So, You Think You’re Self-Made?
When it comes to how money and wealth are distributed in society, we’re asked to accept that it all depends on our usefulness. If we can create things that other people want, money and wealth will naturally flow into our pockets.
So what if the top 1% own nearly 30% of all the wealth in the United States?
So what if the top 20% own nearly 80% of all the wealth?
This is just the way the world works, right? If you’re a productive member of society, the market rewards you. And if you’re not, well, tough.
In North America, we have this unusual tendency to view ourselves as islands. We believe that the success we achieve is solely determined by our own ingenuity, passion, and grit, and that we, therefore, reap what we sow.
We use expressions like “self-made” to describe those we think are like forces of nature — nothing could have stopped them from achieving greatness.
But, can anyone really “make it” alone?
Competition first requires cooperation
We are all competing for finite resources, so we think of others as opponents or, at least, as barriers to us getting what we want. While that may be true to some extent, it’s not the whole picture.
If you watch any sporting event — like a football game or a tennis match — it’s obvious that everyone wants to win. There’s nothing like sports to get the competitive juices flowing. Everyone is competing against everyone else, and this pushes athletes to perform their best. This is a good thing.
But, we’ve all seen video clips in which a person or team refuses to play by the rules. The typically orderly events descend into chaos, and the game or match must be put on hold. In extreme cases, violence erupts and, suddenly, the skills that the athletes had developed over a lifetime are rendered meaningless.
We tend to forget that any game is defined by a strict series of rules and, critically, everyone playing is agreeing to abide by those rules. If someone behaves in a way that doesn’t align with the rules, everyone agrees they should be penalized according to the rules.
Even in sports — which is defined by competition — we’re cooperating with each other. And when we stop cooperating, the game can’t go on.
Cooperation, then, is a prerequisite of competition.
When people say they’re “self-made”, they’ve ignored or forgotten that as they rose in rank, wealth, and power they relied on others to follow the already established “rules of the game.” If society, generally, had decided not to follow the rules, perhaps none of those outcomes would have been achieved.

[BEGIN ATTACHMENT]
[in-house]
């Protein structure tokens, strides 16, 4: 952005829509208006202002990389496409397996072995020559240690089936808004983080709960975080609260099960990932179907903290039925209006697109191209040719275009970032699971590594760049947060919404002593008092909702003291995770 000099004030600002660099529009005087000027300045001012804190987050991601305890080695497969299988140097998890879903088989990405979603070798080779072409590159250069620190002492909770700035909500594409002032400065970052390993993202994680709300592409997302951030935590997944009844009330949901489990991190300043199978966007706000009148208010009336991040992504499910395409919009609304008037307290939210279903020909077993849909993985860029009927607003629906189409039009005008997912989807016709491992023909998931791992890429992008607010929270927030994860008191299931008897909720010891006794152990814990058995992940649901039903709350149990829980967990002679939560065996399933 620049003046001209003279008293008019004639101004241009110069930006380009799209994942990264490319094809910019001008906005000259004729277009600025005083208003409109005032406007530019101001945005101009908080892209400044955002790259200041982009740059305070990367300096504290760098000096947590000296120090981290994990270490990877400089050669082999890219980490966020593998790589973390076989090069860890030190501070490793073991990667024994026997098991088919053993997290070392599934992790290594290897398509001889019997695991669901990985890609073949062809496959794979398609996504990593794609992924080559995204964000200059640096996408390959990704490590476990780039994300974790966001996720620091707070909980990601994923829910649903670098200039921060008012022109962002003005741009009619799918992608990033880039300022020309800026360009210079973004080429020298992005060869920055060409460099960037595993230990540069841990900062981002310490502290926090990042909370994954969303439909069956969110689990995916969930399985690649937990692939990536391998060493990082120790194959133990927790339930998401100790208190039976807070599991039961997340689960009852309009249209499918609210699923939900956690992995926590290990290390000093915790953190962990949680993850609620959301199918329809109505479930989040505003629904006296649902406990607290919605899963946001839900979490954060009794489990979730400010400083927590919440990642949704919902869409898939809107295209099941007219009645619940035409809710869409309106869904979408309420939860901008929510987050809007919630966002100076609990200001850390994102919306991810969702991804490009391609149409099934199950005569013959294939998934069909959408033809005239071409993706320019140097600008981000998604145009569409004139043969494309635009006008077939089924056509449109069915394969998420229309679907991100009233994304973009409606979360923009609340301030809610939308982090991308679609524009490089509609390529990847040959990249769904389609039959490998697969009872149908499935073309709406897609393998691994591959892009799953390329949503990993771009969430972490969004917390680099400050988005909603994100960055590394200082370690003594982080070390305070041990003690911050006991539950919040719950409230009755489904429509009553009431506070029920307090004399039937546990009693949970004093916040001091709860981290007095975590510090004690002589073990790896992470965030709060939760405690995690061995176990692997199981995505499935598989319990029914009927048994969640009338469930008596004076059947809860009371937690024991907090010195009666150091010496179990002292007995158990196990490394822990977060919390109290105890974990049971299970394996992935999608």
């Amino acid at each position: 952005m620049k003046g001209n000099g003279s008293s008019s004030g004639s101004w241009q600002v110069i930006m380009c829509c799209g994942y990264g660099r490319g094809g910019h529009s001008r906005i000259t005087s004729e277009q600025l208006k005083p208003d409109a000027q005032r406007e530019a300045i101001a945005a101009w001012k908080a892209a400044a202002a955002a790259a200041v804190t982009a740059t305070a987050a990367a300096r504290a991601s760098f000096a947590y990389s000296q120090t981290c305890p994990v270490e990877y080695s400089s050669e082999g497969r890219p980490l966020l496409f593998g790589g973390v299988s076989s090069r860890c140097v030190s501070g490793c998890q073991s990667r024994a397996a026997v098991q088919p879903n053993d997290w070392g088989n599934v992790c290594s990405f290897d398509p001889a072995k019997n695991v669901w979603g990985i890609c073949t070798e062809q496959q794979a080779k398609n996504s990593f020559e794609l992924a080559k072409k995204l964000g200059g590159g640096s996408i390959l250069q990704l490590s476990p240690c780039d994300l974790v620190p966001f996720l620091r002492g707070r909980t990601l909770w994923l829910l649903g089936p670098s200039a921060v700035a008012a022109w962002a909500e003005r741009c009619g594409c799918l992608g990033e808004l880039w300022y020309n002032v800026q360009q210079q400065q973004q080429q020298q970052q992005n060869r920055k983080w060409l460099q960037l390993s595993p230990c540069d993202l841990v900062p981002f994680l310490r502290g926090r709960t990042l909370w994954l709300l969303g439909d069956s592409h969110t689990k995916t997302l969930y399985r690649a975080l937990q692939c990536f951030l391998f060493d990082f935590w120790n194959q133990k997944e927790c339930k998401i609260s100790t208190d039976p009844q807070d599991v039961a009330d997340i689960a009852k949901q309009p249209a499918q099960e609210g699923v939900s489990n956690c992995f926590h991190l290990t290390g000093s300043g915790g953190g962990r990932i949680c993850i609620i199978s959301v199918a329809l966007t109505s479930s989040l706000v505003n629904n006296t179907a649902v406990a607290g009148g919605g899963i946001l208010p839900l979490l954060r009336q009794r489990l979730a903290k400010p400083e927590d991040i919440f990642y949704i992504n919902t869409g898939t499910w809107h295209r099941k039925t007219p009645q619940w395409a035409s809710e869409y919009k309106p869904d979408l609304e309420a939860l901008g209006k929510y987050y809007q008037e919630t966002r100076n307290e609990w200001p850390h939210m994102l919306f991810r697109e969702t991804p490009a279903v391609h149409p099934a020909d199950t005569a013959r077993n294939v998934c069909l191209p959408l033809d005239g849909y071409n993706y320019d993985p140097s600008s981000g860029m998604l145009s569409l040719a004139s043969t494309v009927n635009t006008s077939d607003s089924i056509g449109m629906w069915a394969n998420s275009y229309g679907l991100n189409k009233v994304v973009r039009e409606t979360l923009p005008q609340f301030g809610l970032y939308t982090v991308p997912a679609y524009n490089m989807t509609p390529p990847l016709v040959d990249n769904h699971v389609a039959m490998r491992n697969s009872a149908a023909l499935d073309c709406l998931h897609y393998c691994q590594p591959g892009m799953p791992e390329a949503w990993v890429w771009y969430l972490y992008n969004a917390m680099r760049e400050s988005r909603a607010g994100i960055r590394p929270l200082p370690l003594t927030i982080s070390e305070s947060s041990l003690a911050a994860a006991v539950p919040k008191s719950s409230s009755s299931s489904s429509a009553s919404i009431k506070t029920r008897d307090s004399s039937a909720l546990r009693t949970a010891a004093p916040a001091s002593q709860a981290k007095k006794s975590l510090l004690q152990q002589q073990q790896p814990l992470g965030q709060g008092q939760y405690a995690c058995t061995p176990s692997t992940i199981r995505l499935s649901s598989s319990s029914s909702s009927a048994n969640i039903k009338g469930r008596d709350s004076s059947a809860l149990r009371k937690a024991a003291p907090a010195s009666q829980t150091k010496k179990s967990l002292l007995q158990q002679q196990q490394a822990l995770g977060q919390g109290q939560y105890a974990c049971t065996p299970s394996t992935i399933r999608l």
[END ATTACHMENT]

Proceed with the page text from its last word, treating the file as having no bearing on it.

Therefore, no “self-made” person exists. At least, not in the way we typically understand the term.
When we recognize that cooperation is the defining factor that enables people to find success in society, it changes things.
Most importantly, it cuts through the lie we’ve been sold that what we achieve in life is entirely dependent on our own ingenuity, passion, and grit. These things matter but only because we cooperate with each other. If no one followed the rules, the landscapes of our lives would be unrecognizable.
Imagine there was no reliable source from which to borrow money. Imagine getting beat up for your wallet was a regular occurrence. Imagine you couldn’t trust your employer to honor a contract. Imagine the outcomes of the legal system were purchased by the highest bidder. Imagine there was no insurance to cover you if your house burned down.
Under any of these circumstances, the trajectories of our lives could easily have been very different.
Second, understanding that cooperation underpins society helps us recognize that just because the market distributes money and wealth to certain individuals doesn’t mean they deserve to have it.
You can believe one of these statements, but you can’t believe both:
- Your success is a result of your actions alone, and therefore you deserve everything you’ve earned; or
- Your success is dependent on the cooperation of everyone within society, and therefore you deserve only a part of what you’ve earned.
The idea that anyone is “self-made” is delusional or arrogant, or both. Some people might have overcome incredible odds, that’s true, but they still did that in a context where people were generally cooperating with each other — in a context where they could reasonably predict how others would behave.
It’s time to stop telling each other that we simply need to “pull ourselves up by our bootstraps” to find success. It’s time we accepted the liberating perspectives that no one is an island, that we depend upon each other, and that everyone deserves to live with dignity.
The alternative is to watch as power and wealth are slowly but surely consolidated into the hands of the lucky few, who will forever justify this position by pointing to all their accomplishments and claiming that they relied on no one but themselves to get there.
This is not just wrong, it’s unsustainable. You can only push people so far.
Can’t you already feel the tension?
Thanks for reading!
The ideas presented here have been influenced by thinkers like Jordan Peterson and Sam Harris.